The jagged, rugged hillside AVA of Spring Mountain is perched on the west side of the Napa Valley and more specifically, the Mayacamas Range. It was one of the first vineyard areas to be planted by the early settlers in the 1800s. Spring Valley was named for its many natural springs, and is endowed with forests and meadows of great natural beauty amid charming reminders of the historic past. The mountain landscape presents numerous challenges for today’s viticulturist.

As far as farming is concerned, establishing vines in the lean soils, obtaining and distributing water in the dry growing season, and preventing erosion are constant concerns. Weather patterns, strongly influenced by the Pacific Ocean to the west and the San Francisco Bay to the south, tend to intensify the harshness of winter storms and moderate summer heat. Most of Spring Mountain’s top vineyard parcels are naturally small and widely distributed, always far from the conveniences on the valley floor.

This rugged mountain environment is in some sense ideal for creating great wine because of the fact that grapevines that struggle at the edge of their habitable range for water, nutrients and sunlight develop fruit of more intense character and taste, and hence more memorable and long-lived wines. It is the winegrower’s charge to maintain that fine degree of nurturing that results in vines being stressed but not over stressed, by assuring them of just enough necessities to bring forth the finest fruit.

Chateau Chevalier’s vineyards are located just north of the town of St. Helena, just off winding Spring Mountain Road (between St. Helena and Santa Rosa) and somewhat behind (and west of) the Culinary Institute of America at Greystone campus. They rest at an elevation of 1000 feet, just below the Beringer Brothers original vineyard that was planted in 1882. Its grapes are highly prized and produce fruit with great natural intensity and excellent acidic balance.

Jacqui Safra - The newest owner of Spring Mountain Vineyard

Picture of Jacqui Safra - The newest owner of Spring Mountain Vineyard

As a member of one of Europe’s richest and most private families, Swiss banker Jacqui Safra is the newest owner of the Spring Mountain Vineyard---Chateau Chevalier saga. Safra is the nephew of legendary banker Edmond Safra, and of Lebanese-Swiss Jewish descent. Their family has been touted as the richest banking family in the world since the great-grandfather of family icon Jacob Safra began it all as a banker and gold trader during the Ottoman Empire. By the way, the name Safra means ‘gold’ in Arabic for anyone interested.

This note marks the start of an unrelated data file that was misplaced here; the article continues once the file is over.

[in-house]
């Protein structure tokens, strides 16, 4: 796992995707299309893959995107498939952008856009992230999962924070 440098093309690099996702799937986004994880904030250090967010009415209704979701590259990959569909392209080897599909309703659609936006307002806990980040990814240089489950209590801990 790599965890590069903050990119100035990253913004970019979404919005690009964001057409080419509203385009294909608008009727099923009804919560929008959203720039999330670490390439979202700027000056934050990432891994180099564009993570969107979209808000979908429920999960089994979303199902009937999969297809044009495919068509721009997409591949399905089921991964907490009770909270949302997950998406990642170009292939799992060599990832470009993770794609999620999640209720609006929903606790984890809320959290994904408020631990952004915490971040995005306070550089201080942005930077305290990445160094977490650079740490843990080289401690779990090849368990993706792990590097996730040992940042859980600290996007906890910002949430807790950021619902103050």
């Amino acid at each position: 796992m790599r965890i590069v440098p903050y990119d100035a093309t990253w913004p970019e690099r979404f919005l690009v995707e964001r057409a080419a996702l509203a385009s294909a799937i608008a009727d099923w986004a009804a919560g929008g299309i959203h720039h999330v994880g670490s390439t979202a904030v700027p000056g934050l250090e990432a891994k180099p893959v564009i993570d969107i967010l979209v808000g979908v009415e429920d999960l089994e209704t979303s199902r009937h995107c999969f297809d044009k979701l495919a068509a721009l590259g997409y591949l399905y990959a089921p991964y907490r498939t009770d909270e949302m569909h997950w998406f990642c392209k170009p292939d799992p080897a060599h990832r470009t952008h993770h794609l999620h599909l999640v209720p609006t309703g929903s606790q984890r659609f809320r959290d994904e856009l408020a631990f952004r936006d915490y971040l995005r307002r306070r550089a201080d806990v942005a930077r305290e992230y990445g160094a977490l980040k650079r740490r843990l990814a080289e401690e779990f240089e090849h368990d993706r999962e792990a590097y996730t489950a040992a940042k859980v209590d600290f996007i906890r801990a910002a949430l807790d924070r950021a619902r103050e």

Jacqui Safra does himself proud with his extensive portfolio of investments. In addition to the Stone Mountain Vineyard---Chateau Chevalier investment in Northern California, he is also currently listed as the owner of Encyclopedia Britannica, Merriam-Webster, the renowned Parknasilla Hotel in County Kerry, Ireland and various other endeavors. He also owns Garnish Island in Kenmare Bay, Glengariff, Ireland.

He has also dabbled in Hollywood and in particular the works of noted filmmaker Woody Allen. Safra personally financed eight of Allen’s movies until a dispute with Allen ended his involvement and the two wound up in court. Safra had bit parts in three of the movies.

Jacqui Safra does things in a big way---and always in the best of taste. For the Spring Mountain Vineyard project, Safra cobbled together four separate but contiguous properties to create an 850-acre hillside property with 230 acres of vines, most of which are newly planted, often with expensive close spacing of the vines to increase density. The vineyards are today considered among Napa Valley’s truly elite growing areas.

He also spent a great deal of his money to make the property one of Napa Valley’s finest. For the ten- year construction project, the very private Mr. Safra did not allow wine trade members or the public visit the renovations.

Recently, Safra and his long-time companion (and former Woody Allen producer) Jean Doumanian, quietly placed their 50-foot wide limestone mansion on 75th Street for sale for a tidy $50 million dollars. If sold, it would be the costliest sale of its type in Manhattan.

For the record, Jacqui Safra does not give interviews, nor do many members of his family. The family has accumulated its wealth by staying out of the limelight and will continue to do so in the future.

The value of Jacqui Safra’s contributions to the wine industry and to Napa Valley must be seen to be believed. If consummate good taste and a desire for perfection are the benchmarks, then it would seem that Spring Mountain Vineyard---Chateau Chevalier will be talked about for many decades to come.